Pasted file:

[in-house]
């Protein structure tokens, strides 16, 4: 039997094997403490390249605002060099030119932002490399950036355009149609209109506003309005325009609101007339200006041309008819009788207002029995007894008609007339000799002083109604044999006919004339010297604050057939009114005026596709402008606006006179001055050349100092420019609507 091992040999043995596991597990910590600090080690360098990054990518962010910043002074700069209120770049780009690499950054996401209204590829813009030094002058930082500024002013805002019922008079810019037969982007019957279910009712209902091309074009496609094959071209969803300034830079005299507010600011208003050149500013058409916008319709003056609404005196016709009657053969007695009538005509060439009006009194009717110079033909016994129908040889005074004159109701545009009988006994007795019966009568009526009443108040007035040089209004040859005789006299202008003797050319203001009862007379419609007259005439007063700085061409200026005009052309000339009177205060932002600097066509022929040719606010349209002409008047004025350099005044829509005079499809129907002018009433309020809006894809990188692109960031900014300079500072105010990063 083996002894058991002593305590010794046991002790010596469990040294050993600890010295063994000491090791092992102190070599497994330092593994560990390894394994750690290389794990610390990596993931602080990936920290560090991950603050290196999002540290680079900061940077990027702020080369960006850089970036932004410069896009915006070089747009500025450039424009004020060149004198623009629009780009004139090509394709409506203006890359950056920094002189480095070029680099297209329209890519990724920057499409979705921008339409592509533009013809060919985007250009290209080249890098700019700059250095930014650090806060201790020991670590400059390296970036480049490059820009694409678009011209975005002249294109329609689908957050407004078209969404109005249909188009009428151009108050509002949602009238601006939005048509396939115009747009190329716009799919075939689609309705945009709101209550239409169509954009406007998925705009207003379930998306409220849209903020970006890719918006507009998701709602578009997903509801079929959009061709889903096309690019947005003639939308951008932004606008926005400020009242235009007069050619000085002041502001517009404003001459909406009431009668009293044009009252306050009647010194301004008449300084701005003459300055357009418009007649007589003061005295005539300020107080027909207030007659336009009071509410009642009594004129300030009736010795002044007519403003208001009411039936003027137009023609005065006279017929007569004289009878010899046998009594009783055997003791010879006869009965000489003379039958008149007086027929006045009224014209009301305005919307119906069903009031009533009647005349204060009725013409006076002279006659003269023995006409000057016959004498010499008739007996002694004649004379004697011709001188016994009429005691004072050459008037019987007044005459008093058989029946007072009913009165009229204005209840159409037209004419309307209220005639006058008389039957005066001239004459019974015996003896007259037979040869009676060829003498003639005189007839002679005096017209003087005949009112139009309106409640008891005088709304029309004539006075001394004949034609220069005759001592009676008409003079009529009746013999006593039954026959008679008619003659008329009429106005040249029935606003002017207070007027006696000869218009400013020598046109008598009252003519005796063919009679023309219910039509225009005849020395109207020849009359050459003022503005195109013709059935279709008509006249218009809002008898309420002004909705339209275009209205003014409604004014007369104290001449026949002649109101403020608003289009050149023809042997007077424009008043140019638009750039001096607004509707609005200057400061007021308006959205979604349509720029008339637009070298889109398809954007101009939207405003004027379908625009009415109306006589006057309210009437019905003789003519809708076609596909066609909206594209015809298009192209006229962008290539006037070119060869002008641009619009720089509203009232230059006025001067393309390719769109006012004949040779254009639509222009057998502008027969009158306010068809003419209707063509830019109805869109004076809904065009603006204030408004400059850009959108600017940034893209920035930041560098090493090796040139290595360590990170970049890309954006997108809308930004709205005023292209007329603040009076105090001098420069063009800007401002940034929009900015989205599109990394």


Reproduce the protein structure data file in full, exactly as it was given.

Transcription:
[in-house]
């Protein structure tokens, strides 16, 4: 039997094997403490390249605002060099030119932002490399950036355009149609209109506003309005325009609101007339200006041309008819009788207002029995007894008609007339000799002083109604044999006919004339010297604050057939009114005026596709402008606006006179001055050349100092420019609507 091992040999043995596991597990910590600090080690360098990054990518962010910043002074700069209120770049780009690499950054996401209204590829813009030094002058930082500024002013805002019922008079810019037969982007019957279910009712209902091309074009496609094959071209969803300034830079005299507010600011208003050149500013058409916008319709003056609404005196016709009657053969007695009538005509060439009006009194009717110079033909016994129908040889005074004159109701545009009988006994007795019966009568009526009443108040007035040089209004040859005789006299202008003797050319203001009862007379419609007259005439007063700085061409200026005009052309000339009177205060932002600097066509022929040719606010349209002409008047004025350099005044829509005079499809129907002018009433309020809006894809990188692109960031900014300079500072105010990063 083996002894058991002593305590010794046991002790010596469990040294050993600890010295063994000491090791092992102190070599497994330092593994560990390894394994750690290389794990610390990596993931602080990936920290560090991950603050290196999002540290680079900061940077990027702020080369960006850089970036932004410069896009915006070089747009500025450039424009004020060149004198623009629009780009004139090509394709409506203006890359950056920094002189480095070029680099297209329209890519990724920057499409979705921008339409592509533009013809060919985007250009290209080249890098700019700059250095930014650090806060201790020991670590400059390296970036480049490059820009694409678009011209975005002249294109329609689908957050407004078209969404109005249909188009009428151009108050509002949602009238601006939005048509396939115009747009190329716009799919075939689609309705945009709101209550239409169509954009406007998925705009207003379930998306409220849209903020970006890719918006507009998701709602578009997903509801079929959009061709889903096309690019947005003639939308951008932004606008926005400020009242235009007069050619000085002041502001517009404003001459909406009431009668009293044009009252306050009647010194301004008449300084701005003459300055357009418009007649007589003061005295005539300020107080027909207030007659336009009071509410009642009594004129300030009736010795002044007519403003208001009411039936003027137009023609005065006279017929007569004289009878010899046998009594009783055997003791010879006869009965000489003379039958008149007086027929006045009224014209009301305005919307119906069903009031009533009647005349204060009725013409006076002279006659003269023995006409000057016959004498010499008739007996002694004649004379004697011709001188016994009429005691004072050459008037019987007044005459008093058989029946007072009913009165009229204005209840159409037209004419309307209220005639006058008389039957005066001239004459019974015996003896007259037979040869009676060829003498003639005189007839002679005096017209003087005949009112139009309106409640008891005088709304029309004539006075001394004949034609220069005759001592009676008409003079009529009746013999006593039954026959008679008619003659008329009429106005040249029935606003002017207070007027006696000869218009400013020598046109008598009252003519005796063919009679023309219910039509225009005849020395109207020849009359050459003022503005195109013709059935279709008509006249218009809002008898309420002004909705339209275009209205003014409604004014007369104290001449026949002649109101403020608003289009050149023809042997007077424009008043140019638009750039001096607004509707609005200057400061007021308006959205979604349509720029008339637009070298889109398809954007101009939207405003004027379908625009009415109306006589006057309210009437019905003789003519809708076609596909066609909206594209015809298009192209006229962008290539006037070119060869002008641009619009720089509203009232230059006025001067393309390719769109006012004949040779254009639509222009057998502008027969009158306010068809003419209707063509830019109805869109004076809904065009603006204030408004400059850009959108600017940034893209920035930041560098090493090796040139290595360590990170970049890309954006997108809308930004709205005023292209007329603040009076105090001098420069063009800007401002940034929009900015989205599109990394």